How-To Series: Cleanse a Room

Cleansing the atmosphere, creating a vibe – whatever you call it, sometimes a room just needs it. We're big believers that a clean space is key for getting to work or getting creative, so we've found lots of ways to freshen up a room and make it feel bright and airy. Here are a few of our favorite ways to cleanse a room (or your whole home). 

image by Deane Hearne via  The Future Kept

image by Deane Hearne via The Future Kept

  • Smudging. Smudging involves burning a thick bundle of dried herbs, such as sage or cedar. In order to disperse the scent and the cleansing smoke around the room, many people wave it through the air or walk with it through their home. 
  • Palo Santo sticks. Similar to smudge sticks, Palo Santo sticks are great for cleansing the energy in a room. The sticks are taken from Palo Santo trees in South America, and when you burn them like incense, it creates a really calming, fresh-smelling smoke.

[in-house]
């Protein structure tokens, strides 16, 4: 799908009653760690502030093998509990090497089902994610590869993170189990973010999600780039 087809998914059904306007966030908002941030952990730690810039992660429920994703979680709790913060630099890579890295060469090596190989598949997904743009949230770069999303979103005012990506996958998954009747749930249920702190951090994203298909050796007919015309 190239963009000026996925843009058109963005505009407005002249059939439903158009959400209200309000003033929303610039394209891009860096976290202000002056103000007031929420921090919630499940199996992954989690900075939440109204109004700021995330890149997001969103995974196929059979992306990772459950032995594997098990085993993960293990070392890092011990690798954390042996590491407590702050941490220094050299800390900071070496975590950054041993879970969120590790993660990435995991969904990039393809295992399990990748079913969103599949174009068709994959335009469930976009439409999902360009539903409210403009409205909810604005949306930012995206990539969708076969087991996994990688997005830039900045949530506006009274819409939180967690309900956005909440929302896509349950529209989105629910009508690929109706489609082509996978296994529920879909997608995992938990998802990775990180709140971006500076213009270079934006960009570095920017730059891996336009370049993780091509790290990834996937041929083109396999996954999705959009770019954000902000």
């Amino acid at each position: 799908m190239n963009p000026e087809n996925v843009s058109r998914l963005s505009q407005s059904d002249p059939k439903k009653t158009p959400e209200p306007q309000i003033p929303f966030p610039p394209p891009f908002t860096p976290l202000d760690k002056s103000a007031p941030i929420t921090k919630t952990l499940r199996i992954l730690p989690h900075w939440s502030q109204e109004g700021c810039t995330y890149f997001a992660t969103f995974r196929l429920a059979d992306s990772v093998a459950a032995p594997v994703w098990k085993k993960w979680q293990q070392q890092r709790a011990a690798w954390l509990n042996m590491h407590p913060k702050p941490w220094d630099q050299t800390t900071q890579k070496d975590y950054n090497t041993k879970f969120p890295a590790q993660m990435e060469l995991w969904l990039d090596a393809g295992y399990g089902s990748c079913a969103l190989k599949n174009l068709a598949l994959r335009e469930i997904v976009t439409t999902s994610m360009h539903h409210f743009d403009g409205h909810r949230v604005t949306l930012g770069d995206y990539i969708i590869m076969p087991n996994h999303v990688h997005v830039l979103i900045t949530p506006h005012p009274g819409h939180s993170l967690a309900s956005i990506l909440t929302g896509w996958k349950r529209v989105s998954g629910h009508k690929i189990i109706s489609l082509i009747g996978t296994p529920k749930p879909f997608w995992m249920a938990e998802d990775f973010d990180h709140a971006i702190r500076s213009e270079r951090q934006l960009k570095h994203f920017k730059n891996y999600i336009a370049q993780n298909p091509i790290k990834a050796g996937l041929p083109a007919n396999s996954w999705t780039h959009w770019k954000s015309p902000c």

• Candles. Sometimes all it takes is the glow of a candle to instantly make a room feel cozy and a little mysterious. We like to light a few musky scented candles when we're sketching out new design ideas. 
  • Open it up. We're all about openness when it comes to feeling inspired, so if you're feeling a little stifled in your office or bedroom, try clearing away clutter and getting rid of any bulky furniture that you don't need. 
  • Essential oils. If you're the type who prefers something with a longer lasting scent, ditch the store-bought air freshener and invest in a diffuser. These devices create a steady stream of water vapor when you fill them with water and essential oils, and depending on which oils you choose, they can even help with lots of different ailments. Try diffusing a nice jasmine oil if you're feeling stressed or lavender if you want to relax before bed. 

How-To Series: Style a Fireplace